When I returned the trailer, his wife was on duty. She was dressed in heavy work clothes, wore shoes which resembled army cmobat boots and wore a man's cap. At first glance I thought she was a man. As I tried to unhitch the trailer she moved in with a large wrench and said "Here, let me do that." She was competent and she knew what to do. When it was unhitched, I started to push it to the spot it had to go and she said "Let me do that" and she pushed me aside.
I don't know whether her hsuband placed her in that position, allowed her to do it, or whether she willingly assumed this manly task. But I do know that if he were a real man, he wouldn't allow his wife to present herself to the world in this unfeminine way.

There you are. If you're a real man, never let your wife near a wrench. Dr. Andelin is highly disturbed by the idea of a woman being competent at anything except strictly domestic tasks to which she is suited by virtue of her fragile, delicate, feminine nature. Woe to any woman who steps outside a strictly domestic sphere for she is 'unfeminine' the worst thing any woman can be, at least in Dr. Andelin's book.

One of the most dangerous threats to a woman's femininity is if she takes a job outside the home, for then she enters the masculine world of work, and she might as well kiss her femininity goodbye for good. she will labour under a natural disadvantage, for she will never be able to match the man's excellence at work. Furthermore, if she is working for another man, she may come to see him as more desirable than her natural master, her husband.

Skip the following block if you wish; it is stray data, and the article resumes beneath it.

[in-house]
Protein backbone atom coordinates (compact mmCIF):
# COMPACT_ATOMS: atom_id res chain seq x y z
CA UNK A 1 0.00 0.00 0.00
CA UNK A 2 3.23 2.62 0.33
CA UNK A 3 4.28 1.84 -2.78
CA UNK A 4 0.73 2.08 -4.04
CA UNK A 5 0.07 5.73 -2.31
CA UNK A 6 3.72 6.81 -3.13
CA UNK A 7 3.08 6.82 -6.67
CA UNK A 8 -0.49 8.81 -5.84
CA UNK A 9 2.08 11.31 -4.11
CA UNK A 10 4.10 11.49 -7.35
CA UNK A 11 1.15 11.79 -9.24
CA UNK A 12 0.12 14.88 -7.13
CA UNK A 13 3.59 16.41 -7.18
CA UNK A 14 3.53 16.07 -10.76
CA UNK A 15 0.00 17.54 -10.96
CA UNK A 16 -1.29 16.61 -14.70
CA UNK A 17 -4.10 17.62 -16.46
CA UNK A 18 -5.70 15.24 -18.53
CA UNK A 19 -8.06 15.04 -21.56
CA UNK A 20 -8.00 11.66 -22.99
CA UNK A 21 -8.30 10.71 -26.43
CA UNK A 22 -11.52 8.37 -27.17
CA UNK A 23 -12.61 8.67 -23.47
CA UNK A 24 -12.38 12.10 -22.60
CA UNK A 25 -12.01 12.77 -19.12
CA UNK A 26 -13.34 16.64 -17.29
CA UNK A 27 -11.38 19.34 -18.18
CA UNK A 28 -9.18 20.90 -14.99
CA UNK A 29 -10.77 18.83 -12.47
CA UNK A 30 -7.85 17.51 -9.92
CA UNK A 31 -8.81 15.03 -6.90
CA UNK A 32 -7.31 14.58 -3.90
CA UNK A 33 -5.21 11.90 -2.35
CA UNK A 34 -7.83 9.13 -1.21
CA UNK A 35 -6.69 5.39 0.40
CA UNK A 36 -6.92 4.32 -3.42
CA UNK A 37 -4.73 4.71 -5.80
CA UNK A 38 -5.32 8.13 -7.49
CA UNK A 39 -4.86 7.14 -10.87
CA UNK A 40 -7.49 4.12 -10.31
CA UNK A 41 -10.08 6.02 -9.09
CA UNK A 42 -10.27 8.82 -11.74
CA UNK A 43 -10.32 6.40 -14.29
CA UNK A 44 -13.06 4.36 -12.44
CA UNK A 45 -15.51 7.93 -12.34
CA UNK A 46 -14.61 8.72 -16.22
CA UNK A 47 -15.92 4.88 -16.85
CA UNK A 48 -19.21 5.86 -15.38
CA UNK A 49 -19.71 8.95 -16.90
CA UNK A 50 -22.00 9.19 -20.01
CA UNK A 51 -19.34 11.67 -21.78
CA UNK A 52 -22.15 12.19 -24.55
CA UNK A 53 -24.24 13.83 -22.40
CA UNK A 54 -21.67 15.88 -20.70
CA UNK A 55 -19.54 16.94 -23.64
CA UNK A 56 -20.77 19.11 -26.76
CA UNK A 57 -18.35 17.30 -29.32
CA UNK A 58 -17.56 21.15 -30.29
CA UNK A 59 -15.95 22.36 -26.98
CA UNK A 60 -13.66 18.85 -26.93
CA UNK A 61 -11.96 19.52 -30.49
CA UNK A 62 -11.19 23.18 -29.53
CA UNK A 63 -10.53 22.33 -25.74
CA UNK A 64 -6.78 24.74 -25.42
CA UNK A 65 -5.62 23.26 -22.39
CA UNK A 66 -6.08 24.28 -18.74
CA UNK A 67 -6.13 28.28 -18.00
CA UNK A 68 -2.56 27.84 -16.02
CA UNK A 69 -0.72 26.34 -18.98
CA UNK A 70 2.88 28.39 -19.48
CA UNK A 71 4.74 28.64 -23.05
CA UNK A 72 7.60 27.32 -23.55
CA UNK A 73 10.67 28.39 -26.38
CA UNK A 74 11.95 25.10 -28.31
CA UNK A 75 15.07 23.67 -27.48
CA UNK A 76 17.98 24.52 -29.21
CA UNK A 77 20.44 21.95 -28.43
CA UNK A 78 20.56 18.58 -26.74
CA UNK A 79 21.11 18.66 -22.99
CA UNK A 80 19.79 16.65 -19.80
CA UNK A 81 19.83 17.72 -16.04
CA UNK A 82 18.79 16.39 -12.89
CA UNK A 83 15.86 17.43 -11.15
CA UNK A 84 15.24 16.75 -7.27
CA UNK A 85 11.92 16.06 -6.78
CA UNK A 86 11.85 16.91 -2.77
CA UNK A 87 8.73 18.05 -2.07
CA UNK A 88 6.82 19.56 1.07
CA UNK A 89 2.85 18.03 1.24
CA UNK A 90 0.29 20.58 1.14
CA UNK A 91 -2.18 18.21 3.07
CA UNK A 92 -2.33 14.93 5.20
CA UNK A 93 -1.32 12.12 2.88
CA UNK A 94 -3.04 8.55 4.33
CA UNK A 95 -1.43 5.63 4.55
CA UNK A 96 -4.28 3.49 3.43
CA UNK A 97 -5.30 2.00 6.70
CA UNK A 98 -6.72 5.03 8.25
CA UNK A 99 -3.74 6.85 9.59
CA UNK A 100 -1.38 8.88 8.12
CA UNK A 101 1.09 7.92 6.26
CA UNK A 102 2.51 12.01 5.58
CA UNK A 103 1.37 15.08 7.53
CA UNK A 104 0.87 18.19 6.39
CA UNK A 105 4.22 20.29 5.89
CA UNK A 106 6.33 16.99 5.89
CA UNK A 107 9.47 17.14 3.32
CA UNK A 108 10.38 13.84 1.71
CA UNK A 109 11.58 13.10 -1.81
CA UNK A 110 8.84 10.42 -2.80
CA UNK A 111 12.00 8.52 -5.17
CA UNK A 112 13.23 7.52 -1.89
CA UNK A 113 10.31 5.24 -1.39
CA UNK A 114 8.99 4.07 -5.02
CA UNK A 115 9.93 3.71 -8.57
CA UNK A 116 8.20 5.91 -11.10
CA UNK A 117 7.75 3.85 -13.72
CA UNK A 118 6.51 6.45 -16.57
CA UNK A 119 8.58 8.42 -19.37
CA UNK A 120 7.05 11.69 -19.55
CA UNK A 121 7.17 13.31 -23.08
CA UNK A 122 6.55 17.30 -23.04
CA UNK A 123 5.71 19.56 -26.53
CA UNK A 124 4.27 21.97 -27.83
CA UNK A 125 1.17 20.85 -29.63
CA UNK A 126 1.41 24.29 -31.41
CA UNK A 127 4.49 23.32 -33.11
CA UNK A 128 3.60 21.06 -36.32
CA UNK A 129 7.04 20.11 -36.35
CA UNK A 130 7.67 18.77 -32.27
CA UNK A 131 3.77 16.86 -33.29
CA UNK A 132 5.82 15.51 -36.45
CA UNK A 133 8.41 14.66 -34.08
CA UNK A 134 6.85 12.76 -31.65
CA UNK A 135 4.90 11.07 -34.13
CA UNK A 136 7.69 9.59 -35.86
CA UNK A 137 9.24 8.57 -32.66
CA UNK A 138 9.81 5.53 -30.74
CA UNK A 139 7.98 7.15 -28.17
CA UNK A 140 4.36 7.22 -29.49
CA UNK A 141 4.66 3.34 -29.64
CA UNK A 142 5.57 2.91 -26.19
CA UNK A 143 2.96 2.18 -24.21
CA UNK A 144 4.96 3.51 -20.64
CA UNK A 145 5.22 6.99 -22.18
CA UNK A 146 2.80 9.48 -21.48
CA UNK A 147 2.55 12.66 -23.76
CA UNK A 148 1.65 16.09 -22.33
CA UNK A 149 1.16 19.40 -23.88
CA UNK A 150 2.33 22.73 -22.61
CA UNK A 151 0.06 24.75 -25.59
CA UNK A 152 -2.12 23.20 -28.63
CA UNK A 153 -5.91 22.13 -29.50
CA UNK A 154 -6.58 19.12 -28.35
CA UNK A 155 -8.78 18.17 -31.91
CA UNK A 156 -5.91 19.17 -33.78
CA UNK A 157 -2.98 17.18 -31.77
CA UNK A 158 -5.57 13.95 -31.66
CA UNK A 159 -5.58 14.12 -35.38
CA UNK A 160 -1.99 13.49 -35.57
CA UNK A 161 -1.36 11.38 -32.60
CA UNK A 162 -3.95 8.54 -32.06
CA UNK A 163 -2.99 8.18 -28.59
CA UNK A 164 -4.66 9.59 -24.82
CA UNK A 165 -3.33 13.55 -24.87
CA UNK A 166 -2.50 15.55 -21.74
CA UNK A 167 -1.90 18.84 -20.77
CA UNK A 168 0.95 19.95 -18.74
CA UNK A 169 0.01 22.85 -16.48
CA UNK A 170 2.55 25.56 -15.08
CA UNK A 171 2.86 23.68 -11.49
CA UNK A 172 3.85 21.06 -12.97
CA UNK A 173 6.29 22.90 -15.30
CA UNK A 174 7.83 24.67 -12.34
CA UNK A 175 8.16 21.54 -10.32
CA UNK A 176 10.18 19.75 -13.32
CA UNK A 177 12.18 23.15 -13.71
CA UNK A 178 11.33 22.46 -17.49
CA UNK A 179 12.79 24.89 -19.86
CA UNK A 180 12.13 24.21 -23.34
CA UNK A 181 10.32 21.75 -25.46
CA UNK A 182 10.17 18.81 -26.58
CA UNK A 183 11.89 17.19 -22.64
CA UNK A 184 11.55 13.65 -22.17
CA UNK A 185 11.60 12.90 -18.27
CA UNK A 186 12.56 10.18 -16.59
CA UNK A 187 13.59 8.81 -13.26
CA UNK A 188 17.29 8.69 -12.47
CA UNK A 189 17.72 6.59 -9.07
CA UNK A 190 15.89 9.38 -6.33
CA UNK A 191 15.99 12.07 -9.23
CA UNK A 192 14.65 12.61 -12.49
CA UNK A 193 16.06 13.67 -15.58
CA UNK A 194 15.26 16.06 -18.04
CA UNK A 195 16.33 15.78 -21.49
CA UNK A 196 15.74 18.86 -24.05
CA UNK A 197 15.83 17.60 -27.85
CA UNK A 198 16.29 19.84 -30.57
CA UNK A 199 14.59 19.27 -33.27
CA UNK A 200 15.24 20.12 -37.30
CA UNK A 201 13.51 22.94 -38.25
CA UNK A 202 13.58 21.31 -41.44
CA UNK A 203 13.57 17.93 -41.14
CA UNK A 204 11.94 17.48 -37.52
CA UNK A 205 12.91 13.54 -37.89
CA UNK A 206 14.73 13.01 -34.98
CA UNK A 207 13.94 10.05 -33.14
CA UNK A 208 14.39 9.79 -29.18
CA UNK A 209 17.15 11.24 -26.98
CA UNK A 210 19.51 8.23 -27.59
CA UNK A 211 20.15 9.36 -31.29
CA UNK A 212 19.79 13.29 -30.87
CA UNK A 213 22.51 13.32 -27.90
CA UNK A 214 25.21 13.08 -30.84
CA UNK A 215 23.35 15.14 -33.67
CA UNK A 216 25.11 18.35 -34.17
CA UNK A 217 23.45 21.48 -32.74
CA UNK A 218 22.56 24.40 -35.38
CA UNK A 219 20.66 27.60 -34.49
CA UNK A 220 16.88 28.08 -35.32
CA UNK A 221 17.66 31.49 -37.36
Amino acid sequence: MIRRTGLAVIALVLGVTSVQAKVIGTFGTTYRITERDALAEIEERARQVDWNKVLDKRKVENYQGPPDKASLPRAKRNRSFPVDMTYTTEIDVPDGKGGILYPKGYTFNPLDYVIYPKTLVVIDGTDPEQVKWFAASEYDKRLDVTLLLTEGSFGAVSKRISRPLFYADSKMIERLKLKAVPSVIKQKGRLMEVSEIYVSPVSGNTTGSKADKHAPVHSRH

Seeing him at his best and perhaps as a more effective and dynamic leader than her husband, she makes comaprisons unfavourable to her husband whose faults and failings she knows only too well.

I give Dr Andelin credit at least for admitting that husbands may have a few faults and failings of their own, though their wives would probably have continued to overlook them if they hadn't been permitted to sneak out of the house and go and work for someone else.

Men have an important role to play as builders of society, acheiving things that are of public service to the world. In this passage Dr. Andelin makes a major mistake. Talking about collaborative efforts between men he writes:

No one really knows who came up with the genius. Who, for example, invented the jet engine?

Oh, Dr. Andelin! FRANK WHITTLE invented the jet engine! and my husband can tell you all and more that you wish to know about Mr Whittle, you only have to ask.

Of course, Dr Andelin's point in this passage is that men have made efforts for the benefit of mankind without asking for recognition, but I know for a fact that it took years for Frank Whittle to get recognition for his invention, and I don't think he was exactly happy to do without it.

Women, of course, can be builders of society too, but by staying home and raising children, and not troubling their pretty little heads about science, technology, or anything like that. Stick with the cooking and the sewing and you can't go wrong.

The chapter on masculine traits begins by a description of physical characteristics which I found somewhat startling. Dr Andelin writes:

A man may or may not be born with a large build, a deep-pitched voice and a heavy beard.

I had to mull this one over for a while. I came to the conclusion that Dr Andelin probably didn't actually think that any men were BORN with beards, large builds or deep-pitched voices, but I'm not sure. Does he really think that some boy babies are born with beards? I see from his resume that he has eight children, for all I know maybe some of his sons were born with beards. I couldn't say, but it's an intriguing thought.